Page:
Talk show host Larry King once said, “I remind myself every morning: Nothing I say this day will teach me anything. So if I’m going to learn, I must do it by listening.”
We’re thankful today for people in our community who are listening, collaborating and teaching.
We don’t think often about the role of a chaplain — a professional listener, if you will.
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Everybody wants to be heard — and during a time of crisis, that need is all the more important.
Ondria Hitt is the Trios chaplain. She and 15 other chaplains are employed by The Chaplaincy. Some of them work in hospice or in jails. Some make in-home visits. Every person grieves in a personal way, so conversation always is different.
Even in a hospital setting, Hitt’s work varies as she offers support to patients, family members and caregivers.
Learning to listen is a skill. We’re grateful for people who take the time to develop that art.
Trios, UW collaboration
We’re also thankful for some collaborations going on between Trios and the University of Washington School of Medicine.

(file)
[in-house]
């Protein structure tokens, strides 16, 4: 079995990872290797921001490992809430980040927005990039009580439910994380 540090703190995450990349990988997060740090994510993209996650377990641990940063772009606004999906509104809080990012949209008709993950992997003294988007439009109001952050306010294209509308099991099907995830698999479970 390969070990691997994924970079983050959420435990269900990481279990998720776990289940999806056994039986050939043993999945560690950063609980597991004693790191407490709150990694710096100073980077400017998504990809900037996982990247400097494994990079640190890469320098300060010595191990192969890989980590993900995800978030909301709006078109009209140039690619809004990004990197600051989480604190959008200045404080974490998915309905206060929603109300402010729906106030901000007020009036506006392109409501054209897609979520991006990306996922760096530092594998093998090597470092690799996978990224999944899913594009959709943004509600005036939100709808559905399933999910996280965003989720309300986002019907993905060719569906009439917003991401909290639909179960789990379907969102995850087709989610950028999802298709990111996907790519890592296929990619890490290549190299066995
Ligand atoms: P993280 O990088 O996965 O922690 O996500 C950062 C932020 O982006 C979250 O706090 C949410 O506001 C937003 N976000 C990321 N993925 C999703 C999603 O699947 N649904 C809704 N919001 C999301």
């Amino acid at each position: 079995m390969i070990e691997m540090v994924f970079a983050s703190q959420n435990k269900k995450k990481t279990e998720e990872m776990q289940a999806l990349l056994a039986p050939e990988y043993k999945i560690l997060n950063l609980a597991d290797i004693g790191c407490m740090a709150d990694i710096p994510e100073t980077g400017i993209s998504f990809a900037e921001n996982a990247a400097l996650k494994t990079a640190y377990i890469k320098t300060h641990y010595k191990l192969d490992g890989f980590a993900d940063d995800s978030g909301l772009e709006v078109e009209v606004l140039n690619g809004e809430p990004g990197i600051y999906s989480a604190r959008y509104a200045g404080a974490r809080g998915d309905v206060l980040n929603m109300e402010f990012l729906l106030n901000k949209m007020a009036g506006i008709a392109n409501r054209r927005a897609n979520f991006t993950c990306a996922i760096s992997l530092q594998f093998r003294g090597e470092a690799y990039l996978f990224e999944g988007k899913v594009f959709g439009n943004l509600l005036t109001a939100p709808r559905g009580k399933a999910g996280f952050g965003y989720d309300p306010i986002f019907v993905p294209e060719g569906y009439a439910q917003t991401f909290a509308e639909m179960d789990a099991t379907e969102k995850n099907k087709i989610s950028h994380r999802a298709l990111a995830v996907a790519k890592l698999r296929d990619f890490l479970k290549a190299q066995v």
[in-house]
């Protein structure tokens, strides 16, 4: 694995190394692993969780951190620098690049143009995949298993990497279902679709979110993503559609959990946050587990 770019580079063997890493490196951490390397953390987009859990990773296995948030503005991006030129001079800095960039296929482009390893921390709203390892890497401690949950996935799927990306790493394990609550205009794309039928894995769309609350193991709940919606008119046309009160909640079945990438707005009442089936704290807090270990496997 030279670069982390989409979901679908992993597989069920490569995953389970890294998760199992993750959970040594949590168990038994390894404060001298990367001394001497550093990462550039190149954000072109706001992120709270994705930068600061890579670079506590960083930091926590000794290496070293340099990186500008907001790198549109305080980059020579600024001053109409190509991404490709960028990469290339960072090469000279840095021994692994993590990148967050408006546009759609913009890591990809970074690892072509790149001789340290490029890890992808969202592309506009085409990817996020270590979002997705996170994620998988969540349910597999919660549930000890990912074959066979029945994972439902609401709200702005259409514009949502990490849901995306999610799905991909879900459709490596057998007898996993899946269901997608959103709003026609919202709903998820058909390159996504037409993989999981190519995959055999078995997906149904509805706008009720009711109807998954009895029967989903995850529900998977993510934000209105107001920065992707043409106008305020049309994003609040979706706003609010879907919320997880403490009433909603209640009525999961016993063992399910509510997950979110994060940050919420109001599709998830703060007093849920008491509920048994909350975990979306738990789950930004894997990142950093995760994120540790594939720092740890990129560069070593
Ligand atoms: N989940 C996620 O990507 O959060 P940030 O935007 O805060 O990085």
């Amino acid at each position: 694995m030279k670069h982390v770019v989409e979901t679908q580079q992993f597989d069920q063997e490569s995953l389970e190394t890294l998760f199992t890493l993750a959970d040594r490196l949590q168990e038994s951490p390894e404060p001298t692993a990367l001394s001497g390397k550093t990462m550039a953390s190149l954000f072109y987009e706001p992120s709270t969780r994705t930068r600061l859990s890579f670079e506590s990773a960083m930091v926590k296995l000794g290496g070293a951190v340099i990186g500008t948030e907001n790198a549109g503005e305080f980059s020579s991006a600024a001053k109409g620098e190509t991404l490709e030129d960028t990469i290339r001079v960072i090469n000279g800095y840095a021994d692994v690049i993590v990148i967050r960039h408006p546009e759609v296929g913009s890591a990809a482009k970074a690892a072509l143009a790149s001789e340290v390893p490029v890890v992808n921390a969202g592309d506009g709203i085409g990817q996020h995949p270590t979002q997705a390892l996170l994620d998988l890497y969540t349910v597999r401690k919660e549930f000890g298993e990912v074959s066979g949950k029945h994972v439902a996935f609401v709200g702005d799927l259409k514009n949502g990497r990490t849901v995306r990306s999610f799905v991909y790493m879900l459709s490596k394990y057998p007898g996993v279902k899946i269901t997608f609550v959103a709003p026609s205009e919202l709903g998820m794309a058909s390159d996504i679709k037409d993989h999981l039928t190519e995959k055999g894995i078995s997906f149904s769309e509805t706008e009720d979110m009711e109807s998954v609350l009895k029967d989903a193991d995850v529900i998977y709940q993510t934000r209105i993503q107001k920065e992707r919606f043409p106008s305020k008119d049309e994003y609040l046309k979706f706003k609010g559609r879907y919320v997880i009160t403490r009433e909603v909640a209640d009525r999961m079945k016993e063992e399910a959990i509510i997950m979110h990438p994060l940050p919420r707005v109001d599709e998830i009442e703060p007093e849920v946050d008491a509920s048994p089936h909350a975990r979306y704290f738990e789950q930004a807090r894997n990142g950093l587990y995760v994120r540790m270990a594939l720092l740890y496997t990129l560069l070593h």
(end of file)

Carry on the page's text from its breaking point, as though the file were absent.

The UW and Trios have entered into an agreement they are calling a strategic collaboration. There’s no transfer of ownership and it’s not a financial arrangement, but the connection will smooth the way for when patients are transferred to UW Medicine facilities and provide Trios patients with better access to UW specialists.
A joint statement said this agreement will “provide Trios Health patients prompt access to the highest level of care for advanced services.” It will also improve quality, safety and cost effectiveness of care.
Health care delivery systems are changing. These types of cooperation are beneficial to the agencies, but, more importantly, good for patients.
Money for learning
We’re glad to see some extra money being allocated to schools in our area that need extra help.
The 20 schools in the Mid-Columbia receiving the money are either among the lowest performing in the state or they have specific groups of students that are not meeting benchmarks.
That’s not to say that they are bad schools or that there aren’t good things going on there. But it does show that some kids need extra help.
The state and federal money is distributed based on the students’ standardized test scores and the state’s achievement index.
The money — $20,000-
$30,000 — isn’t a cure, but it certainly is a help.
The money can be used to hire outside resources, like tutors, and it can be put toward developing a plan to improve student performance.